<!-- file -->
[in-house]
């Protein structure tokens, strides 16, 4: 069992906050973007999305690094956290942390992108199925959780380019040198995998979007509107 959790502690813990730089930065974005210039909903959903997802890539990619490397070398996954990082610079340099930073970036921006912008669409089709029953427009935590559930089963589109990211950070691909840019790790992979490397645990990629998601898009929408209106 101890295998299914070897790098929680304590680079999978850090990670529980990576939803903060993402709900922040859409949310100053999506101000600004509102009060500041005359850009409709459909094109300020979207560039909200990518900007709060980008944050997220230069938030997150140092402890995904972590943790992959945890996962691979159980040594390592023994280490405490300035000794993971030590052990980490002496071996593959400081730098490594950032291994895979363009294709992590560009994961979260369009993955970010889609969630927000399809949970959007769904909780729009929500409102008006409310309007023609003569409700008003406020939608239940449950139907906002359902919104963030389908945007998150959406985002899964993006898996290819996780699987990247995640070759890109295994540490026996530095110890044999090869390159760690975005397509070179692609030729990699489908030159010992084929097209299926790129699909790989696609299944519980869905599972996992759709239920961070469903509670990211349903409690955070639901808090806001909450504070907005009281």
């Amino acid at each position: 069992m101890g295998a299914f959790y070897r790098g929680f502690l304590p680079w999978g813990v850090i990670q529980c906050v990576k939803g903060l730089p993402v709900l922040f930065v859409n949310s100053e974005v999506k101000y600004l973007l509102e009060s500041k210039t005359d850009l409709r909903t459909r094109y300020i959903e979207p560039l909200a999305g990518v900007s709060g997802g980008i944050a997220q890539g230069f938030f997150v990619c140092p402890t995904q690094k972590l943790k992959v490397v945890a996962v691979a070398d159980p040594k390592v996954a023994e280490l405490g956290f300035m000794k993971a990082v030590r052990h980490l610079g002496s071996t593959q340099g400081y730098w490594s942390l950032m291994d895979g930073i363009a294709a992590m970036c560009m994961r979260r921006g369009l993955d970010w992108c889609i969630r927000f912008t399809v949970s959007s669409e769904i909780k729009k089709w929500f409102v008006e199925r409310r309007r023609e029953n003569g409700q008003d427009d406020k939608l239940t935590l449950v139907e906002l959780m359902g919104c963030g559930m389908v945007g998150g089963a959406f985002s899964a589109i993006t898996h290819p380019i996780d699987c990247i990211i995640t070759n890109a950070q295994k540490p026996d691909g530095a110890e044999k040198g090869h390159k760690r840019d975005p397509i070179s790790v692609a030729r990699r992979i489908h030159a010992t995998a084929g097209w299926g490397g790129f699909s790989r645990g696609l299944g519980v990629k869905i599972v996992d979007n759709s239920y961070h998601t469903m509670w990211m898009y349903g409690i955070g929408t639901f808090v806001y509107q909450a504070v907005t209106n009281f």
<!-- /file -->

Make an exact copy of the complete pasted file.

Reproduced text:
[in-house]
């Protein structure tokens, strides 16, 4: 069992906050973007999305690094956290942390992108199925959780380019040198995998979007509107 959790502690813990730089930065974005210039909903959903997802890539990619490397070398996954990082610079340099930073970036921006912008669409089709029953427009935590559930089963589109990211950070691909840019790790992979490397645990990629998601898009929408209106 101890295998299914070897790098929680304590680079999978850090990670529980990576939803903060993402709900922040859409949310100053999506101000600004509102009060500041005359850009409709459909094109300020979207560039909200990518900007709060980008944050997220230069938030997150140092402890995904972590943790992959945890996962691979159980040594390592023994280490405490300035000794993971030590052990980490002496071996593959400081730098490594950032291994895979363009294709992590560009994961979260369009993955970010889609969630927000399809949970959007769904909780729009929500409102008006409310309007023609003569409700008003406020939608239940449950139907906002359902919104963030389908945007998150959406985002899964993006898996290819996780699987990247995640070759890109295994540490026996530095110890044999090869390159760690975005397509070179692609030729990699489908030159010992084929097209299926790129699909790989696609299944519980869905599972996992759709239920961070469903509670990211349903409690955070639901808090806001909450504070907005009281």
């Amino acid at each position: 069992m101890g295998a299914f959790y070897r790098g929680f502690l304590p680079w999978g813990v850090i990670q529980c906050v990576k939803g903060l730089p993402v709900l922040f930065v859409n949310s100053e974005v999506k101000y600004l973007l509102e009060s500041k210039t005359d850009l409709r909903t459909r094109y300020i959903e979207p560039l909200a999305g990518v900007s709060g997802g980008i944050a997220q890539g230069f938030f997150v990619c140092p402890t995904q690094k972590l943790k992959v490397v945890a996962v691979a070398d159980p040594k390592v996954a023994e280490l405490g956290f300035m000794k993971a990082v030590r052990h980490l610079g002496s071996t593959q340099g400081y730098w490594s942390l950032m291994d895979g930073i363009a294709a992590m970036c560009m994961r979260r921006g369009l993955d970010w992108c889609i969630r927000f912008t399809v949970s959007s669409e769904i909780k729009k089709w929500f409102v008006e199925r409310r309007r023609e029953n003569g409700q008003d427009d406020k939608l239940t935590l449950v139907e906002l959780m359902g919104c963030g559930m389908v945007g998150g089963a959406f985002s899964a589109i993006t898996h290819p380019i996780d699987c990247i990211i995640t070759n890109a950070q295994k540490p026996d691909g530095a110890e044999k040198g090869h390159k760690r840019d975005p397509i070179s790790v692609a030729r990699r992979i489908h030159a010992t995998a084929g097209w299926g490397g790129f699909s790989r645990g696609l299944g519980v990629k869905i599972v996992d979007n759709s239920y961070h998601t469903m509670w990211m898009y349903g409690i955070g929408t639901f808090v806001y509107q909450a504070v907005t209106n009281f």